If you haven’t caught the show yet (first of all, please watch it immediately!) let us walk you through the extravaganza of it all.
Ball or ballroom culture, though synonymous with New York in the 1970s and 1980s, has really been around since the 1920s. Primarily, these underground gatherings were a way for young black and latinx LGBTQ+ males to express themselves through dance, performance, fashion, and beauty. Between the drama and the costumes, the scene has had a lasting impact in the mainstream world. Let us count the ways!
Many modern-day fashion, beauty, and lifestyle brands and media publications have ‘borrowed’ some of their most over-used lingo heavily from ball culture. Everytime you hear something like, yasss queen, realness, serving shade, or spill the tea in marketing and communications, remember that it has its roots in the alternative ballroom scene.
Of course, the glitz and glamour of ball costumes has led to our ongoing obsession with the culture. Even the ‘Houses’ (group homes where those who frequent these balls live) often take their name from memorable fashion figures, for example the House of Balenciaga, House of Mugler, House of Lanvin, and House of Gucci. Traditionally, participants took part in OTT ‘pageant’ style contests; representing the House that they live in and vying for trophies in different categories. Certain categories, like High Fashion Evening Wear, afforded queer men and gender non-binary individuals a rare opportunity to express themselves through clothes and forever challenged the boundaries around what constitutes traditional menswear versus womenswear.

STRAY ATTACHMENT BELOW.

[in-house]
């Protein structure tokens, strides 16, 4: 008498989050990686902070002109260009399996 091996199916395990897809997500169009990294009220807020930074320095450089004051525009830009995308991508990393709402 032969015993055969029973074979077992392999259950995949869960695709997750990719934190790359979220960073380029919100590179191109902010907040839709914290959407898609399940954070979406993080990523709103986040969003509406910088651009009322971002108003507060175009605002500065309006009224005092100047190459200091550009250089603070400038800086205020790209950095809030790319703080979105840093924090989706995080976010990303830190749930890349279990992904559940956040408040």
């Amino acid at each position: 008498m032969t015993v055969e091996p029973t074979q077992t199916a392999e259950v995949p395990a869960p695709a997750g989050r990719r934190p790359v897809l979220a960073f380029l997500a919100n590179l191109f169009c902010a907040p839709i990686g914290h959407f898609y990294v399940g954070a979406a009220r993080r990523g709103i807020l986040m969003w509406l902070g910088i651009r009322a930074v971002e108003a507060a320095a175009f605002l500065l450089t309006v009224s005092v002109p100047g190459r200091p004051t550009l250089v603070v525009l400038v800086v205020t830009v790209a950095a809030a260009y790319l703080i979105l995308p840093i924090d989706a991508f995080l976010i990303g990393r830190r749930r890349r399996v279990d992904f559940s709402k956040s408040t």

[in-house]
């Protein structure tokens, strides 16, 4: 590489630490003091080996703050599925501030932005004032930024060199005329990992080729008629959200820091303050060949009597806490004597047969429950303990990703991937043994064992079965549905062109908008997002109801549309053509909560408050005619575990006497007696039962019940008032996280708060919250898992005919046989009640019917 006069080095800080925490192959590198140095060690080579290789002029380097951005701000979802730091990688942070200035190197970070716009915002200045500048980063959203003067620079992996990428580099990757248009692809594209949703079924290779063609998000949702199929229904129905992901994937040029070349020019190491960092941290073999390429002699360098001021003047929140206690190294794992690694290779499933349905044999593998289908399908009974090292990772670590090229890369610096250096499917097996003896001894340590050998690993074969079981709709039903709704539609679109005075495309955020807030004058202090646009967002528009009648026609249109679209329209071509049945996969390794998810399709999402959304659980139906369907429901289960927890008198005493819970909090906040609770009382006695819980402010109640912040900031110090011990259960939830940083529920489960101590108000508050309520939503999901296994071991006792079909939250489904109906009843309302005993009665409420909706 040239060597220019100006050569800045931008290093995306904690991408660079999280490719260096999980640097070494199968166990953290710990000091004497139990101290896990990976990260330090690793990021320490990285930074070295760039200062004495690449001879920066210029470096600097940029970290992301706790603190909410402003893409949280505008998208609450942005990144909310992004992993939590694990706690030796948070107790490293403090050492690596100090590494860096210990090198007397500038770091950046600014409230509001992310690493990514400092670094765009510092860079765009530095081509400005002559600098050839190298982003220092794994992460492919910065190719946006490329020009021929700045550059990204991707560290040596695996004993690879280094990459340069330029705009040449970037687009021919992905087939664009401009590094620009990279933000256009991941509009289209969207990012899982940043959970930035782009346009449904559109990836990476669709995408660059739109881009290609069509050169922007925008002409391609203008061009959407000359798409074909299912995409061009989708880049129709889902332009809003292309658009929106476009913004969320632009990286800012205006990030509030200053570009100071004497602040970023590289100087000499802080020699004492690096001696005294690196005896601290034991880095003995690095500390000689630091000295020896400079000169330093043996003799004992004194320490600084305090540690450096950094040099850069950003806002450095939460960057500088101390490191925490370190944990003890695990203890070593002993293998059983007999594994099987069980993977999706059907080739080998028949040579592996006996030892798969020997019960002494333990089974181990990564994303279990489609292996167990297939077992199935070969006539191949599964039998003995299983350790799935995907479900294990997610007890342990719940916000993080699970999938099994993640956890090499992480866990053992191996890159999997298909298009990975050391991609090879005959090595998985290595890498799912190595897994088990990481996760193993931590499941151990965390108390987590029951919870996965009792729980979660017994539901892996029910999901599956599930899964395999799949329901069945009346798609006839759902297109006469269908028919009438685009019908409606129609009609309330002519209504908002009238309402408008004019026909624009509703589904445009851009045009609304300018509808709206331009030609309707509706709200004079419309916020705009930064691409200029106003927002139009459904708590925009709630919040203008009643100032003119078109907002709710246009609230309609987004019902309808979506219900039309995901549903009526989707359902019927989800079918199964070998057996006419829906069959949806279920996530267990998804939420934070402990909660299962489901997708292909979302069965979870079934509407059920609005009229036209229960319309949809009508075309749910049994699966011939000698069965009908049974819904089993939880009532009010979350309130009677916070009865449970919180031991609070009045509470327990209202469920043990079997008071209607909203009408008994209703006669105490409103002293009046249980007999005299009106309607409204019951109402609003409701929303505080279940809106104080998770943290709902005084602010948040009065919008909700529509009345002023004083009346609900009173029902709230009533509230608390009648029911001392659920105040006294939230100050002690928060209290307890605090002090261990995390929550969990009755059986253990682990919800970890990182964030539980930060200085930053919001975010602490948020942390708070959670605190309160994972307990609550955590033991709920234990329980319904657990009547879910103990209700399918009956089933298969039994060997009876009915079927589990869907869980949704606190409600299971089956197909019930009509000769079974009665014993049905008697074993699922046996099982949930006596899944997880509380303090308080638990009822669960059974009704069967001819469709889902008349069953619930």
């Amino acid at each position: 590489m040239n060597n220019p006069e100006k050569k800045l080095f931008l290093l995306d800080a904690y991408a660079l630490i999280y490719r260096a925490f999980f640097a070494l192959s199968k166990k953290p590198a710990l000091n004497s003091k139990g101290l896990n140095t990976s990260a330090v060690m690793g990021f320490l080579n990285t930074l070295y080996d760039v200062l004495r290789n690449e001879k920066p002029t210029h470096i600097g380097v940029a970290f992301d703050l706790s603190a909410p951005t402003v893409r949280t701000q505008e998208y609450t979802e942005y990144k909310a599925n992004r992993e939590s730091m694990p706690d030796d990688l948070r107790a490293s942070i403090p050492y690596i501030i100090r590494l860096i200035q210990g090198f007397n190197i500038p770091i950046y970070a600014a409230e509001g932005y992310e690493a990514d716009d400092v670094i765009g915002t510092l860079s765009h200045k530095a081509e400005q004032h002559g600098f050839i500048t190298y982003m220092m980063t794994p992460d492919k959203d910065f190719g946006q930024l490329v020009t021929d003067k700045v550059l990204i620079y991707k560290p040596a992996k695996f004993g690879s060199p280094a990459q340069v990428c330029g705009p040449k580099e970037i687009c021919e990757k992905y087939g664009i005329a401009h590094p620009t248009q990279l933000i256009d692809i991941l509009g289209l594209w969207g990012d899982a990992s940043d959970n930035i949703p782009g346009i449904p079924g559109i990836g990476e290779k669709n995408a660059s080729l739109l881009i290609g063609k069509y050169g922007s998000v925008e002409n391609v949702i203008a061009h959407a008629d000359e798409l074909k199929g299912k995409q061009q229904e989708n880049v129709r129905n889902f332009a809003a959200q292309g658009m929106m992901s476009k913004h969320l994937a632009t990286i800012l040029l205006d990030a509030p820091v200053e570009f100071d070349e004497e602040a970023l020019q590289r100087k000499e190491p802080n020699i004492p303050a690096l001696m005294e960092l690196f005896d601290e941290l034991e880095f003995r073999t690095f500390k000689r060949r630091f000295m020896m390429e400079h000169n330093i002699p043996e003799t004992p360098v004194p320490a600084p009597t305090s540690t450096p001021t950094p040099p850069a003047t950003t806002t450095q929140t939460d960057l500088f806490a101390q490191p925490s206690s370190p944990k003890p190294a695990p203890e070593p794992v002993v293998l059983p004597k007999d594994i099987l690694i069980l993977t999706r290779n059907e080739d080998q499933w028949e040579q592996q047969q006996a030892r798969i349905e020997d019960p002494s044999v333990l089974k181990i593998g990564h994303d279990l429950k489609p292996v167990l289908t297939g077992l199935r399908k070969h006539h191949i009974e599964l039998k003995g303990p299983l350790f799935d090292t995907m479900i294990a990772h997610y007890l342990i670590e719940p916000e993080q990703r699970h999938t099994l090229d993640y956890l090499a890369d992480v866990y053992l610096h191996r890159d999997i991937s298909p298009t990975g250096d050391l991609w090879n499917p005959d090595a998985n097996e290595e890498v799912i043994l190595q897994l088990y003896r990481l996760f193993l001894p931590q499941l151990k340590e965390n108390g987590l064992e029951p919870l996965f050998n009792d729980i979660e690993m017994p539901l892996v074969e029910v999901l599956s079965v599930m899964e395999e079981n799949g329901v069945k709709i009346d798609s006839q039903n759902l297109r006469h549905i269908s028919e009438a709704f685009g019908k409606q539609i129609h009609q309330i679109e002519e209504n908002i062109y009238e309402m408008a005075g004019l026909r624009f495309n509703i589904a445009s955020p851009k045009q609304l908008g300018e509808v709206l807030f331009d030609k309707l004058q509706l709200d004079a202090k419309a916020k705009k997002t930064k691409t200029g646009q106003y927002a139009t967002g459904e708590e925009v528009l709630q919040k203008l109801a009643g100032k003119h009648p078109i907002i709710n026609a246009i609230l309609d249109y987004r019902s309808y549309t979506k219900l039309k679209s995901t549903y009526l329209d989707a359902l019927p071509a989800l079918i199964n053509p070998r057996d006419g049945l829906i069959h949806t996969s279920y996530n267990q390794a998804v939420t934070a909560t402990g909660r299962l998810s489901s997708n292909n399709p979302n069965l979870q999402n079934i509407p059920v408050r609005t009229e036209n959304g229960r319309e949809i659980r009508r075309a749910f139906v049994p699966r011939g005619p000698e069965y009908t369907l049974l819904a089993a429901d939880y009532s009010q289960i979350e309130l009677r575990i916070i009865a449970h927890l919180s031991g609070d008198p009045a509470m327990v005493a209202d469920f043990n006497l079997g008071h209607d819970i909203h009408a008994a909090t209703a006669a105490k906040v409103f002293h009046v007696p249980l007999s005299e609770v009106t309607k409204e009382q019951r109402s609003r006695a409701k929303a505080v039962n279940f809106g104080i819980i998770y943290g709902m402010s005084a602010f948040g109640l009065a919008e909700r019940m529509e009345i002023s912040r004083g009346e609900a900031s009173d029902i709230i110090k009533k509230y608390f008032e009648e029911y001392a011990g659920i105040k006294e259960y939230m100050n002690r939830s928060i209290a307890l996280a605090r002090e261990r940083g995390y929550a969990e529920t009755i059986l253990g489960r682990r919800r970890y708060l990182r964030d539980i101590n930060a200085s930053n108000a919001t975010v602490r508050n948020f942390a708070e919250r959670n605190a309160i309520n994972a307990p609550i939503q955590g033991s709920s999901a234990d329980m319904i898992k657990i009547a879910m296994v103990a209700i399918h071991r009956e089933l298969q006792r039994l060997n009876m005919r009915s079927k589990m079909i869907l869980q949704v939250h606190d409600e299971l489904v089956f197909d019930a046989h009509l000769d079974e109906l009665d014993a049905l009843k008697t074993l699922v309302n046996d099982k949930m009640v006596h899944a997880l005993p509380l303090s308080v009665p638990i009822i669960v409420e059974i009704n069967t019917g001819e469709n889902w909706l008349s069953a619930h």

Madonna remains an LGBTQ icon. One of the main reasons for this is her smash hit Vogue. In the late 1980s, Madonna was inspired by Jose Gutierez Xtravaganza and Luis Xtravaganza from the Harlem Ball community. After they introduced her to the concept of ‘Voguing’, she immortalized it in a song that is still popular today. But the dance goes far beyond Madonna. Willi Ninja, considered the godfather of Voguing, explained in the 1991 documentary Paris Is Burning that the iconic dance form takes inspiration from the fashion poses in the magazine, pantomime, martial arts, and ballet. Voguing also became an outlet for people to battle it out, instead of resorting to physical fights. These days, Madonna’s song still serves as an empowering anthem and pretty much everyone knows how to throw a few moves on the dancefloor when it comes on the speakers.
Whether it was through dance moves, makeup, or dress, the ballroom scene allowed ostracized individuals to find a safe space for themselves among their peers. The terms gender fluid and gender nonbinary has become normalized and widespread, but it certainly wasn’t always the case. Balls allowed people to discover who they were, often by cross dressing, drag, masquerading, and performance that would have been looked down on elsewhere during the 1970s, ‘80s, and ‘90s. Arguably, that wouldn’t be the case today in fashion or beauty without those who pioneered gender fluidity on the ballroom scene.